New Mexico’s Desert Mule Deer

Each January for many years I’ve made a pilgrimage to the desert Southwest in search of wide-racked desert mule deer.

Pulling into my isolated camping spot in the desolate mountains of southwestern New Mexico, I established a snug base camp. This accomplished, supper wolfed-down, and a lunch packed for the next day, I settled into my down sleeping bag with visions of big bucks dancing in my head.

Hunter scouting hunting groundsWhen scouting new ground, rubs are good indicators of both size and density of local bucks.

At daylight the next morning, I was on a prominent point, glassing the surrounding area for any deer movement. The mule deer rut was in full swing and it soon became apparent that the local does were attracting the attention of many small-to-medium-sized bucks. From past experience, I knew that it only was a matter of time until the big bucks came down from the mountains to take over as harem masters.

Dropping down from my vantage point, I began descending through the brush; headed for the nearest group of does. As I passed through the foothills of the mountains, another quiet desert day settled in around me. Pausing to catch my breath, I scanned the slope ahead of me.

Zeroing In On Does

On a distant ridge-line, movement caught my eye. Glasses up, I soon identified the random wanderings of a group of mulie does. Knowing that there was probably a buck present, I decided to get a closer look. Sneaking toward the group, I caught a glimpse of big antlers moving through the brush. I could tell that he was wide, heavy, and definitely worthy of a try. The big fellow was very busy chasing his lady friends, scattering them in all directions. I knew that if I could get near a couple of the “tag along” does, there was a good chance that the boss would come back to round them up.

For the next half-hour, I worked my way up to the action. Avoiding a dozen sets of eyes, ears, and noses was a tall order. Finally, I was within range of three different does. It had been a good while since the buck had been close to these lower does and I figured he would be showing up soon.

Assortment of hunting gear and essentialsHaving the right gear is key to a successful backcountry hunt for mule deer. Some of the necessary equipment needed to increase your odds includes binoculars, a rangefinder, spotting scope, and a sturdy backpack.

Rattling brush, clattering rocks, and grunting announced his approach. As he circled the nearest doe, I got my firstgood look at him. My brain clicked … Shooter! Draw, shoot … and just that fast, it was over. My bow drove the Rocky Mountain broadhead completely through him, and a short trailing job soon led me to anawesome 4- point buck.

My first day afield, actually the firsthour and my tag was filled. It was unbelievable!

As the reality of my situation settled in, my emotions ran bittersweet. I was extremely thankful for such a fantastic animal, yet stunned at the realization that my hunt already was over.

Note: My wide-racked buck later stretched a tape to 32-1/2 inches, and would gross score 180″ P&Y.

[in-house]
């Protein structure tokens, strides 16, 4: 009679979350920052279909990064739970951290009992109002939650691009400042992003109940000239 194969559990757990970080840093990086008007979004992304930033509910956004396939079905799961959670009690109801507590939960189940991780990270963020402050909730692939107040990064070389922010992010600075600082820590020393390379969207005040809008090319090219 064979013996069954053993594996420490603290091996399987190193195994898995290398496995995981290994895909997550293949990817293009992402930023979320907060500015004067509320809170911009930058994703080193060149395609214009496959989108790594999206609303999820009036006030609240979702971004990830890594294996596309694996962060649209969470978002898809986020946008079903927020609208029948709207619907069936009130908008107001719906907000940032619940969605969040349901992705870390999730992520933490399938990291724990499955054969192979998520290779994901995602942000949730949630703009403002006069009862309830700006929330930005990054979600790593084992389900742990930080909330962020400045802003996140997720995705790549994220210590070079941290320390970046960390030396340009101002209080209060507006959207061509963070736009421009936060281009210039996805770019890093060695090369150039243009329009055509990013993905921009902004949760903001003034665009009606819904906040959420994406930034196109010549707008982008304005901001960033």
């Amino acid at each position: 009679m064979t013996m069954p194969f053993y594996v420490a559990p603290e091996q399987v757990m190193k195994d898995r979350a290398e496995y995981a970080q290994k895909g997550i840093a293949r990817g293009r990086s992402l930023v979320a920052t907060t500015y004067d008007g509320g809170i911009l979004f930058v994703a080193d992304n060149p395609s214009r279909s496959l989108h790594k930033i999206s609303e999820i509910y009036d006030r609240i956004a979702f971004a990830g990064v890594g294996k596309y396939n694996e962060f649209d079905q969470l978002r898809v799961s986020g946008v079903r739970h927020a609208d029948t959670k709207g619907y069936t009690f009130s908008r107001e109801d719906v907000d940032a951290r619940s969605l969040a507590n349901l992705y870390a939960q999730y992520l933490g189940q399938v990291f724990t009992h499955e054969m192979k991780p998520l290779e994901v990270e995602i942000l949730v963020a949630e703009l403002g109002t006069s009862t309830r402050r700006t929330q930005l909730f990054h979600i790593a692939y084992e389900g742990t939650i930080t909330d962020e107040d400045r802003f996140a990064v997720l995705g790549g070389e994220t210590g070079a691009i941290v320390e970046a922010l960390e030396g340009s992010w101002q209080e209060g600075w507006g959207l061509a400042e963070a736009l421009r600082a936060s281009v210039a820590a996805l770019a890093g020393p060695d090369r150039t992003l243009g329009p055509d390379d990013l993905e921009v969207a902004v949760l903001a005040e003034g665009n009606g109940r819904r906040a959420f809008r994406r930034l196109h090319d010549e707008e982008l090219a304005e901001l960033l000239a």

Trip Tips:

The most important aspect of bowhunting desert mulies in the rut lies in location. The desert is a vast landscape, with a relatively small amount of country preferred by the deer. Many factors (moisture, current food sources, people pressure, etc.) affect where the deer will be concentrated. Waterholes are one place to start looking as mulies regularly visit them and often can be ambushed there.

Another good rule of thumb to use to locate mulies, is to find remote foothill regions of desert mountain ranges where finger ridges spill into valley flats. Ideally these finger ridges will be oak brush, manzanita, and/or juniper covered, while interspersed with grassy openings. Preferably these ridges also will originate in high, rough, mountainous country and terminate in valley floors that are interspersed with cactus, mesquite, and large grassy areas.

It has been my experience that the does prefer the easy country, while, as the rut heats up, the larger bucks will begin to appear on the scene from the higher country.

The key in locating deer lies in covering a lot of ground, glassing from high points in the early morning and late evening, and foot scouting during mid-day hours. Quality optics, patience, and a positive attitude are a must.

Hunter kneeling next to 4 x 4 buck after huntingHere’s the buck the author harvested on the hunt in New Mexico. The wide-racked 4 x 4 buck later stretched the tape to 32-1/2 inches, and would gross score 180 P&Y.

During the rut, big bucks will usually be found tending doe groups, or on the prowl, solitarily looking for a doe. Each of these situations presents different approaches. Be prepared to use any and all types of stalk and/or interception tactics that are best suited to each opportunity. Appropriate camo, a laser rangefinder, and silent, comfortable footwear will prove their worth at this stage of the game.

Finally, bevery familiar with your bow’s (and your own) limitations, and stay within them. Pass on “maybe” shots and wait forgimmies, so that when the moment of truth has come and gone, you’ll be a hero and not a zero.

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